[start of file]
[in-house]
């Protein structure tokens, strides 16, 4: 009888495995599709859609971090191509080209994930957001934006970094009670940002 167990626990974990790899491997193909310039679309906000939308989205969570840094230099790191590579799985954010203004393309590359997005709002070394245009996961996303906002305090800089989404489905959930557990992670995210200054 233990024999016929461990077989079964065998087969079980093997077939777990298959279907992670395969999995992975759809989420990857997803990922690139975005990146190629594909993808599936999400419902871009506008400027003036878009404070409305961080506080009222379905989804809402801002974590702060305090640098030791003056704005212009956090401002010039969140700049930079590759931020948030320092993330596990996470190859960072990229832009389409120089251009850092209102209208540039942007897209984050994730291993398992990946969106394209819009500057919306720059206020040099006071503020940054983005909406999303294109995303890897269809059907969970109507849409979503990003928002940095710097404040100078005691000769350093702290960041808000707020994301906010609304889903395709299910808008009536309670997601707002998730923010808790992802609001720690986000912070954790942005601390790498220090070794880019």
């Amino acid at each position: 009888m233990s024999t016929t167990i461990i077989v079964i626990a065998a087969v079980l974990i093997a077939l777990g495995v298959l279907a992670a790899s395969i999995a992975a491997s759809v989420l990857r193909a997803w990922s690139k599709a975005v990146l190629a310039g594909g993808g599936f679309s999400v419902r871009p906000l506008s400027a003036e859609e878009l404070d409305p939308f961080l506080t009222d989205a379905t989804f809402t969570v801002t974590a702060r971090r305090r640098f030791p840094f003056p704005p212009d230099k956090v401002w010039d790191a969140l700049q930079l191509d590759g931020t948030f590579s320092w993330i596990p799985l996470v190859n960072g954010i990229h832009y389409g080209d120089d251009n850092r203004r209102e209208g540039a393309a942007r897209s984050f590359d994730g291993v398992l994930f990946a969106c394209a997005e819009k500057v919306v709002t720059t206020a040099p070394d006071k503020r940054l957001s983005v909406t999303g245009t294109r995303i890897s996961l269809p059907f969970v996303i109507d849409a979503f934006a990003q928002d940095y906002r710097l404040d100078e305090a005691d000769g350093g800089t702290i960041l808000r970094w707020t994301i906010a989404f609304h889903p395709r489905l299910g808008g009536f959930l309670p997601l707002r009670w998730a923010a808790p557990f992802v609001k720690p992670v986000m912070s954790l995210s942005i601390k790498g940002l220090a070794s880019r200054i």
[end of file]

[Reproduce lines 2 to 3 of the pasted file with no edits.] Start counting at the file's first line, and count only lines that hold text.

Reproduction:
């Protein structure tokens, strides 16, 4: 009888495995599709859609971090191509080209994930957001934006970094009670940002 167990626990974990790899491997193909310039679309906000939308989205969570840094230099790191590579799985954010203004393309590359997005709002070394245009996961996303906002305090800089989404489905959930557990992670995210200054 233990024999016929461990077989079964065998087969079980093997077939777990298959279907992670395969999995992975759809989420990857997803990922690139975005990146190629594909993808599936999400419902871009506008400027003036878009404070409305961080506080009222379905989804809402801002974590702060305090640098030791003056704005212009956090401002010039969140700049930079590759931020948030320092993330596990996470190859960072990229832009389409120089251009850092209102209208540039942007897209984050994730291993398992990946969106394209819009500057919306720059206020040099006071503020940054983005909406999303294109995303890897269809059907969970109507849409979503990003928002940095710097404040100078005691000769350093702290960041808000707020994301906010609304889903395709299910808008009536309670997601707002998730923010808790992802609001720690986000912070954790942005601390790498220090070794880019």
């Amino acid at each position: 009888m233990s024999t016929t167990i461990i077989v079964i626990a065998a087969v079980l974990i093997a077939l777990g495995v298959l279907a992670a790899s395969i999995a992975a491997s759809v989420l990857r193909a997803w990922s690139k599709a975005v990146l190629a310039g594909g993808g599936f679309s999400v419902r871009p906000l506008s400027a003036e859609e878009l404070d409305p939308f961080l506080t009222d989205a379905t989804f809402t969570v801002t974590a702060r971090r305090r640098f030791p840094f003056p704005p212009d230099k956090v401002w010039d790191a969140l700049q930079l191509d590759g931020t948030f590579s320092w993330i596990p799985l996470v190859n960072g954010i990229h832009y389409g080209d120089d251009n850092r203004r209102e209208g540039a393309a942007r897209s984050f590359d994730g291993v398992l994930f990946a969106c394209a997005e819009k500057v919306v709002t720059t206020a040099p070394d006071k503020r940054l957001s983005v909406t999303g245009t294109r995303i890897s996961l269809p059907f969970v996303i109507d849409a979503f934006a990003q928002d940095y906002r710097l404040d100078e305090a005691d000769g350093g800089t702290i960041l808000r970094w707020t994301i906010a989404f609304h889903p395709r489905l299910g808008g009536f959930l309670p997601l707002r009670w998730a923010a808790p557990f992802v609001k720690p992670v986000m912070s954790l995210s942005i601390k790498g940002l220090a070794s880019r200054i």